At the March 16 meeting of the Royal Palm Beach Village Council, Mayor Fred Pinto noted that the Palm Beach Metropolitan Planning Organization is looking at new ways to collect roadway fees as alternatives to the current impact fees and concurrency fees.
Pinto, the village’s member on the MPO board, said he attended a meeting earlier that day where members discussed the results of a subcommittee that had been meeting for about a year to discuss alternatives to impact fees collected by the county.
“Their recommendation was to ask the MPO to make a resolution to request Palm Beach County to consider other alternatives to impact fees, in particular, to create something called a ‘mobility fee,’” Pinto said. “There was considerable discussion, very good discussion, actually, about the notion of what it means going forward with impact fees.”
Recent changes to state law have made it harder for local governments to collect enough impact fees to keep up with transportation needs. Previously, developers had to pay all impact fees required to make necessary road changes. Now, developers no longer have to pay the full freight on impact fees for roads required by their projects, but instead pay what is called their “proportional share.”
Pinto said county representatives sitting on the MPO and other members were not ready to move forward immediately, but agreed to send a letter to the Florida Attorney General’s Office asking what latitude the county has in using impact fee revenue for other than just laying asphalt and extending roads.
“There seems to be some difference of opinion what the definition really meant,” Pinto said.
The MPO also agreed to schedule a workshop to discuss mobility fees, impact fees, proportional share and concurrency in further detail.
“The thing that is important is cities that are not currently members of the MPO will be invited, as well as the public, to attend that workshop so that we can expand the input and discussion process,” Pinto said.
The date and time of the meeting has not yet been set.
MPO members also discussed whether municipalities should develop their own mobility fee process.
“This is something that the council has discussed, at least as part of the strategic planning process, and is something that is on our horizon to discuss,” Pinto said.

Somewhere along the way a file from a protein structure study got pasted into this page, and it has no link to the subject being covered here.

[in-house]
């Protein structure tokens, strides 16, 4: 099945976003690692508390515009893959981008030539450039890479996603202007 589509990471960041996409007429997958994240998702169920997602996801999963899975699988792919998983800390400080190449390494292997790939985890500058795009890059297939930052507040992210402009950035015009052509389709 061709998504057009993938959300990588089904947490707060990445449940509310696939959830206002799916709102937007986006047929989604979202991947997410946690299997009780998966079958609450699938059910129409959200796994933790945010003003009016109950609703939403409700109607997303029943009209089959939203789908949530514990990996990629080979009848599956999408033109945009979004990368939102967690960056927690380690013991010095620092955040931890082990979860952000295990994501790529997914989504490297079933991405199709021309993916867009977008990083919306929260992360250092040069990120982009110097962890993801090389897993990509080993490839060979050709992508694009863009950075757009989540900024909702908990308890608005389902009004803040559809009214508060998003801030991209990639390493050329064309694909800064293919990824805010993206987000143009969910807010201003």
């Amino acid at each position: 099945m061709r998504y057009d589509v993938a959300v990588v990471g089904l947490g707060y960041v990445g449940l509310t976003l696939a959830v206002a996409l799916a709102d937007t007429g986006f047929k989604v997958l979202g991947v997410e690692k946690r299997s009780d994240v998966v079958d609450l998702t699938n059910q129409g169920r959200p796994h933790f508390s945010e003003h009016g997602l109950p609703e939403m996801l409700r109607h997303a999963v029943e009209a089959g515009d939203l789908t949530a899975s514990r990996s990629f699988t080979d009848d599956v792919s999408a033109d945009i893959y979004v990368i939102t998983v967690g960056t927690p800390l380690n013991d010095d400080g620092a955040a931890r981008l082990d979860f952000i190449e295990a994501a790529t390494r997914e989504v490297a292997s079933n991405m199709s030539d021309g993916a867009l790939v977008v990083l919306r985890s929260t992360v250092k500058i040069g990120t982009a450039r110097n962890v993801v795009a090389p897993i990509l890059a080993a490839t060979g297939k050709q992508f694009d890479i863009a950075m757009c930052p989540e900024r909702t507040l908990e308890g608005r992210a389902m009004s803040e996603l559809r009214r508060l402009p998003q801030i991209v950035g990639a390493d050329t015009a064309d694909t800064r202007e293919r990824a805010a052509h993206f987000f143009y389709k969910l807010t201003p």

Village Manager Ray Liggins said mobility fees are on the strategic planning agenda, and the village needs to watch closely which way the county and some of the larger municipalities are going.
“The key thing is everybody used to have transportation impact fees,” Liggins said, explaining that transportation fees can be used only to pay for roadways and not bike paths, sidewalks or other forms of transportation.
“The ‘mobility fee’ idea probably entered into the picture a couple of years ago, and was written into state law,” he said. “What it does is allow you to spend those mobility fees on things other than widening roads.”
Liggins said the upcoming discussion of senior transportation issues might lend itself to a mobility fee.
He added that his staff is also updating the village’s impact fee policy, which will be presented to the council next month for review.
“We’re going to keep an eye on the other communities and probably be putting a request for proposals out at the end of the year,” he said.
Pinto noted that the City of West Palm Beach recently paid to have a study done of mobility and impact fees.
“West Palm Beach made comment on that today about the fact that they are moving forward and being very aggressive about this mobility fee concept,” he said.
Liggins said studies are going on in municipalities throughout the state, including Alachua County and a couple of cities in Seminole County, and Royal Palm Beach is collecting copies of those ordinances to use as possible models.
Vice Mayor Jeff Hmara added that Palm Beach Gardens is also developing a mobility fee policy.
“Now we have something more than just West Palm Beach,” Hmara said. “That’s something closer to us that might actually be helpful, so you put the two together and you’d probably have a good base there.”
Pinto added that March is Bike Month and the MPO is staging several events to promote bicycling and awareness of the numerous bike paths available throughout the county, including in Royal Palm Beach.
“One of the things that I’d like us to think about and commit to is next year when Bike Month comes around, Royal Palm Beach should have an event as part of that celebration. Perhaps a bicycle race around the village, or something like that,” he said.
Visit www.palmbeachmpo.org for more information about Bike Month.